Section for Translational Research on Retinal and Macular Degeneration

National Institute on Deafness and Other Communication Disorders*
National Institutes of Health
Louis B. Stokes Laboratories, Building 50, Room 4339
50 South Drive
Bethesda, Maryland 20892-8021
Phone: (301) 451-9772
Fax: (301) 480-4799
E-mail: sievingpa@nei.nih.gov

Principal Investigator: Paul A. Sieving, M.D., Ph.D.

On this page:

Overview

Dr. Sieving’s research program focuses on structural and functional studies of photoreceptors, neurons and glia in the reinta of animal models and humans, in health and disease. The laboratory (STRRMD) is structured to include a broad range of expertise: retinal electrophysiology, genetic models of human blinding diseases, retinal cell biology and biochemistry, molecular biology, and gene therapy. A major impetus of STRRMD research is translational, whereby studies in rodent models of human genetic blinding diseases provide clues for therapeutic intervention. Dr. Sieving leads a highly dynamic research team and has established a unique and strong research program that is well poised to make breakthroughs to bring novel therapies to retinal degeneration patients.

This laboratory recently conducted the first human trial of ciliary neurotrophic factor (CNTF) as possible treatment for human hereditary retinal degenerative diseases, known principally as retinitis pigmentosa [Sieving, 2006]. This phase-1 trial of intraocular implants that release CNTF evolved as a translational project from laboratory work conducted by Dr. Sieving and Dr. Ronald Bush to explore small molecules and proteins that provide narrow protection for RP-class ocular diseases [Bush, 2004].

A major current laboratory translational focus is on gene therapy for X-linked retinoschisis (XLRS). The laboratory is completing pre-clinical studies to show efficacy of gene replacement therapy with a gene-knockout XLRS mouse model. These data, along with gene vector toxicity results, will be presented to FDA in preparation to mounting a human gene therapy trial for XLRS.

Back to Top

Research Projects

  1. RCS Rodent Models of Retinal Degeneration
  2. Staining of Retinal Cells for Kir 2.1 Antibody (red)
    Figure 1: Using antibodies to probe the origin of electroretinogram (ERG) signals in a rat model of retinitis pigmentosa. Antibodies to Kir 2.1 potassium channels administered to the eye of an RCS rat before recording the ERG reduced the signal coming from the inner retina, but non-specific immunoglobulin (IgG) did not. The Kir 2.1 antibody (stained red) administered in vivo binds to specific inner retinal cells in the same location as when the antibody is applied to retinal sections in vitro. IgG staining is diffuse and non-specific.

    The STRRMD utilizes the electroretinogram (ERG) to dissect complex retinal processes in health and disease. The laboratory has characterized a novel and prominent corneal-negative ERG response in the Royal College of Surgeons (RCS) rat, a retinal degeneration model with a mutation in the Mertk gene. The retinal cellular origin of this response, named “negative photopic response” (NPR), was dissected by applying agents that disrupt synaptic signaling between specific cell types to identify the contributing neurons. This study implicated the activity of amacrine cells in the generation of the NPR [Machida, 2008]. The lab has also determined the role of K+ channels in the RCS-NPR response by developing a novel technique using antibodies against K+ channels coupled to a short Pep-1 peptide that facilitates delivery across the cell membrane and into the cell. In vivo functional data has demonstrated that Kir2.1 and Kir4.1 channels contribute to the generation of the RCS-NPR component. This was shown using electroretinogram recordings and by single cell patch clamp electrophysiology. The STRRMD has developed neurotrophic factor (LEDGF) gene therapy in the RCS rat using adeno-associated virus (AAV) as the delivery vector. This gene therapy strategy has restored retinal signaling and normalized the ERG response. Similar work could be extended to human patients.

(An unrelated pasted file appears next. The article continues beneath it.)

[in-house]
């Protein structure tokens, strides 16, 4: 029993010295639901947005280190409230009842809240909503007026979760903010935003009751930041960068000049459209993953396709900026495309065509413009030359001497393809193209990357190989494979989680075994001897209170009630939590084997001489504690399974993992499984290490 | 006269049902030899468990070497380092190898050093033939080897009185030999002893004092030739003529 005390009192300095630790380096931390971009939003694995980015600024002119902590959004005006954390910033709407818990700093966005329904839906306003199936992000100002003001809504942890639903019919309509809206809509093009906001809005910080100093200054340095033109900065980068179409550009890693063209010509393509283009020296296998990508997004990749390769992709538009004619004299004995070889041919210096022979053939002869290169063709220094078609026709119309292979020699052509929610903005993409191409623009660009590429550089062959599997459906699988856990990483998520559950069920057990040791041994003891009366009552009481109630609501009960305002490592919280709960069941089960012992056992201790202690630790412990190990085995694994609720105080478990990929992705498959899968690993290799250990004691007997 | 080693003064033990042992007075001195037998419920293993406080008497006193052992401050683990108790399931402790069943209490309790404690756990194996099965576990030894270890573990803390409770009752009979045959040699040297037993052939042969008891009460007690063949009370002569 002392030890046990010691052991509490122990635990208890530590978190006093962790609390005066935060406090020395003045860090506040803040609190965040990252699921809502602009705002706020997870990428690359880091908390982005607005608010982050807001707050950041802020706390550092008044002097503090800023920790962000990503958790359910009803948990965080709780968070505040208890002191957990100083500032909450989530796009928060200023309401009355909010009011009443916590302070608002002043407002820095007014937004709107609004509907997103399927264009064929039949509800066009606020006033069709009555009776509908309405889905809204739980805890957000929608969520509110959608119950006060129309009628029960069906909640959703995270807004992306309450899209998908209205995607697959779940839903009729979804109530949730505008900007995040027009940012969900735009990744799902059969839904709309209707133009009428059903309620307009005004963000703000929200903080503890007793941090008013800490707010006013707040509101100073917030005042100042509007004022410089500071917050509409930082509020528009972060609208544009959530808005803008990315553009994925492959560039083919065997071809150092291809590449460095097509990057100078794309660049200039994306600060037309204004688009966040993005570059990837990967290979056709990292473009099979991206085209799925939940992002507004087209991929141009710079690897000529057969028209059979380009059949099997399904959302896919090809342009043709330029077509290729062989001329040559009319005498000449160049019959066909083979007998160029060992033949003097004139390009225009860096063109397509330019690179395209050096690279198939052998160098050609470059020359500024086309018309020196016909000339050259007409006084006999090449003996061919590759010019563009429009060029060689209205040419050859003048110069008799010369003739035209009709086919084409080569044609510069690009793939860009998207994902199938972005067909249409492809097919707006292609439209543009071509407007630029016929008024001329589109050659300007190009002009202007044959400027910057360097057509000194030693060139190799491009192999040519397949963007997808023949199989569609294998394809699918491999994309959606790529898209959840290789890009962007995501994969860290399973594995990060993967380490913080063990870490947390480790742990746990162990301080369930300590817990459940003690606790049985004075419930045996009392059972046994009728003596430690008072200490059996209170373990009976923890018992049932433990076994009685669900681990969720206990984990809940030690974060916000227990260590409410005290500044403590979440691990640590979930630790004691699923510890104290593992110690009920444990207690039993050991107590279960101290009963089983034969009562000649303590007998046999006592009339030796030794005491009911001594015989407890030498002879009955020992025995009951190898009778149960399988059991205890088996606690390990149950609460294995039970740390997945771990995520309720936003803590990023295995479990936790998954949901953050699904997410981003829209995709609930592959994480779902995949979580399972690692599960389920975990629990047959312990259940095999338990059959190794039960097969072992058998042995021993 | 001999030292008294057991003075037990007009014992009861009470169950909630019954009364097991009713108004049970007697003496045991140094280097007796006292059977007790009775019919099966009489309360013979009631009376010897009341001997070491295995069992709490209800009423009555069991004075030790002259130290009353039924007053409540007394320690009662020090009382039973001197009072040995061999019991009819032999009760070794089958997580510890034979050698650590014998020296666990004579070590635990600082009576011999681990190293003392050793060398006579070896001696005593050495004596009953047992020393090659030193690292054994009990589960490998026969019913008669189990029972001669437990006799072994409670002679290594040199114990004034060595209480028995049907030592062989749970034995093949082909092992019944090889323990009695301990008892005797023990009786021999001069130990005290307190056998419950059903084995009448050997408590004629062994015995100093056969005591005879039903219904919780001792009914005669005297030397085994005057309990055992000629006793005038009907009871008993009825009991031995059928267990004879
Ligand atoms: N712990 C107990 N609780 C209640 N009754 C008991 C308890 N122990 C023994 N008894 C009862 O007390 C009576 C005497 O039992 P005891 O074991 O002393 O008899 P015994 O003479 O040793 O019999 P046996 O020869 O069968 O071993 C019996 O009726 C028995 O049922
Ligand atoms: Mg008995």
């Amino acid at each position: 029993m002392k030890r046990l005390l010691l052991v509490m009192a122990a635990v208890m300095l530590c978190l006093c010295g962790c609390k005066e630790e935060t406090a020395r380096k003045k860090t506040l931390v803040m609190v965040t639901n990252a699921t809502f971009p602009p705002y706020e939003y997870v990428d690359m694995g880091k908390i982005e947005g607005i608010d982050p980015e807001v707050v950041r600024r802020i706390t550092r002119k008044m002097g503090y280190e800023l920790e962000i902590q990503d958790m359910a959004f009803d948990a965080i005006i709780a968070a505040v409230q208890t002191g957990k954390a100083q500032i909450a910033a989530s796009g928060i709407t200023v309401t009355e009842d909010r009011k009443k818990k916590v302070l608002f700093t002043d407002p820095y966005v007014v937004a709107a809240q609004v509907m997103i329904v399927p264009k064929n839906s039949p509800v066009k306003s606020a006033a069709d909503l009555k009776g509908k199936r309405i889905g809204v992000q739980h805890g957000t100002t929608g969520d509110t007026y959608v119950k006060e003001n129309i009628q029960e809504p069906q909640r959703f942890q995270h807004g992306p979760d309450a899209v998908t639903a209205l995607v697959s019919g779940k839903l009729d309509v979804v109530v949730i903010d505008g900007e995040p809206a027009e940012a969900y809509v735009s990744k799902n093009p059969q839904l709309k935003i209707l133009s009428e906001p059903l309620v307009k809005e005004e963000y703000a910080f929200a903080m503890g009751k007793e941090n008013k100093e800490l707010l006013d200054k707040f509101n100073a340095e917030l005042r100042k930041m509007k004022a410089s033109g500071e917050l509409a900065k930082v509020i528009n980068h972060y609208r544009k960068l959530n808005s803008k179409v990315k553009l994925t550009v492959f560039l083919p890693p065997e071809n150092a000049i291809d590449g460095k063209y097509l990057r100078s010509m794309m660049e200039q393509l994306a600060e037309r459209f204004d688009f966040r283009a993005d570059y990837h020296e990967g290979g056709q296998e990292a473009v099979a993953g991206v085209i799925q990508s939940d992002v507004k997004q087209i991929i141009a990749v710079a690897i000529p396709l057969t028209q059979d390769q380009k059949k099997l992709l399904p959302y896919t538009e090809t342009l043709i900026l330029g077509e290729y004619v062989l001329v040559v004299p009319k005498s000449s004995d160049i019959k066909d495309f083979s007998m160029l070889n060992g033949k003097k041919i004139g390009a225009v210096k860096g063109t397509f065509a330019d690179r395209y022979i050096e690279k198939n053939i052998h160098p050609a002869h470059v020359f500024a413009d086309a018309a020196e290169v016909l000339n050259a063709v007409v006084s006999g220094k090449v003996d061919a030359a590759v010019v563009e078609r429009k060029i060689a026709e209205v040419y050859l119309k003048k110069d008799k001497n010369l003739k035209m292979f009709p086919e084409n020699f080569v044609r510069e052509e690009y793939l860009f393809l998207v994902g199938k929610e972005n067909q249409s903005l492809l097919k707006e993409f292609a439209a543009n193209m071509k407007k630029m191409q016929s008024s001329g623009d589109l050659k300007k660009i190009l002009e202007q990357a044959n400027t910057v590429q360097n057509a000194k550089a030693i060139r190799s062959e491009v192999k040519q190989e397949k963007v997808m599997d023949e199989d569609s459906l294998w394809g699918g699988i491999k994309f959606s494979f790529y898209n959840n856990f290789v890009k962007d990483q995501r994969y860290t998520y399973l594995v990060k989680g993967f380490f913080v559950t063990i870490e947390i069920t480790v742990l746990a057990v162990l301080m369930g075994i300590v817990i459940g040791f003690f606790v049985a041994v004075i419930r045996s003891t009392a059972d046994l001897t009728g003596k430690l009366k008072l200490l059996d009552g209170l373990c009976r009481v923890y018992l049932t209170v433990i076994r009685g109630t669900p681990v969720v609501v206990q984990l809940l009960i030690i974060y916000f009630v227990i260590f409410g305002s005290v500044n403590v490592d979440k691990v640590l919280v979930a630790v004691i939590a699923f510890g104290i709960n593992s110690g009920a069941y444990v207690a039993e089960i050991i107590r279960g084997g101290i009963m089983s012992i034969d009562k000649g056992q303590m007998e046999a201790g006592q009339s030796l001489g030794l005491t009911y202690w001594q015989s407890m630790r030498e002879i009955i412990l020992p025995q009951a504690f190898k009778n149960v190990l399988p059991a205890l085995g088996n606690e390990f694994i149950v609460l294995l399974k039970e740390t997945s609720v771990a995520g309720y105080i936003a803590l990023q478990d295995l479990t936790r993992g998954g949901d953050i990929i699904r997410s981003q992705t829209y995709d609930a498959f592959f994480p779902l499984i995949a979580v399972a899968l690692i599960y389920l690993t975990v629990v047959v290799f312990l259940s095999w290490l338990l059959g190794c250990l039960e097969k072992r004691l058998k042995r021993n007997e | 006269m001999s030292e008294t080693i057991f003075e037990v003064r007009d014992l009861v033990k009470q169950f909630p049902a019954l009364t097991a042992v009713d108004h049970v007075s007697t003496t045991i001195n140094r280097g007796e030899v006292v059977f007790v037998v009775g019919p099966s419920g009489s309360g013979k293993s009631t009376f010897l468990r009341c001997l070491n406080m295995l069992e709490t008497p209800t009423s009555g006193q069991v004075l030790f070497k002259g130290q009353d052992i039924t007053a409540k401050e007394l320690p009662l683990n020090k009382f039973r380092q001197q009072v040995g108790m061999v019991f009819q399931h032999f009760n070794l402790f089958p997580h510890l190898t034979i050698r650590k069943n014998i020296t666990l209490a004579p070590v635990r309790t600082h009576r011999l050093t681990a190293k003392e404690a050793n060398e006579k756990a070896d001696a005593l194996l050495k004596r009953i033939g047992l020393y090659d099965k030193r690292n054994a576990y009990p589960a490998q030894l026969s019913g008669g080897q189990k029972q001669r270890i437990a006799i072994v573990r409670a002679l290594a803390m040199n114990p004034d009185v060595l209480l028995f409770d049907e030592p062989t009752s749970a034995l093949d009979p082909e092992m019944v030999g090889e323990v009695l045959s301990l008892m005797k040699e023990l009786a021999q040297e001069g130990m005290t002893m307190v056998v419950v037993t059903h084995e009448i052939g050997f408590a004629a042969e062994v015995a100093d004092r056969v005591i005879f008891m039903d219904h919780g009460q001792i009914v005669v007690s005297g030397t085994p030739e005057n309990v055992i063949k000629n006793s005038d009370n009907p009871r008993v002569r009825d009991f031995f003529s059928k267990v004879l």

Back to Top

  3. Rac1 Involvement in ROS Morphogenesis, Homeostasis, and Rod Degeneration
  4. Rac1 Involvement in ROS Morphogenesis, Homeostasis, and Rod Degeneration
    Figure 2: Depleting Rac1 in mouse photoreceptors protects them from damage by light. Staining for Rac1 (brown) in retinas of mice in which the gene in photoreceptors has been knocked down shows that less Rac1 is present in the photoreceptors than in litter mates in which the gene is normal (wild type). When exposed to bright light, the damage and loss of photoreceptors is less in mice with depletion of Rac1.

    Another thread to the research in the laboratory is related to the investigation of the protein Rac1 in rod photoreceptor outer-segment (OS) turnover and homeostasis. In animal models that fail to express rhodopsin, there is a failure of rod OS to develop, leading to rod-cell degeneration. In Drosophila mutants lacking opsin expression, photoreceptor rhabdomeres fail to develop normally but can be rescued by constitutively active Rac1. This suggests that rhodopsin controls the development of rod OS via Rac1 activation. The STRRMD is investigating whether Rac1 plays a similar role in the mouse, and if so, whether the manipulation of Rac1 expression provides a means to rescue photoreceptors in retinal degeneration associated with rhodopsin mutations. Dr. Sieving and his team have created and characterized a Rac1 rod conditional knockdown mouse (Rac1-CKO) and have demonstrated that Rac1 depletion in rods reduced light-induced photoreceptor degeneration [Haruta, 2009]. Recent data show that the molecular pathways downstream of Rac1 might contribute to the neuroprotective response via AP1 and STAT3, and that decreased activation of Rac1 and NADPH-oxidase function contribute to photoreceptor survival following light-induced photoreceptor damage in Rac1-CKO mice.

    Back to Top

  5. X-linked Retinoschisis (XLRS) Disease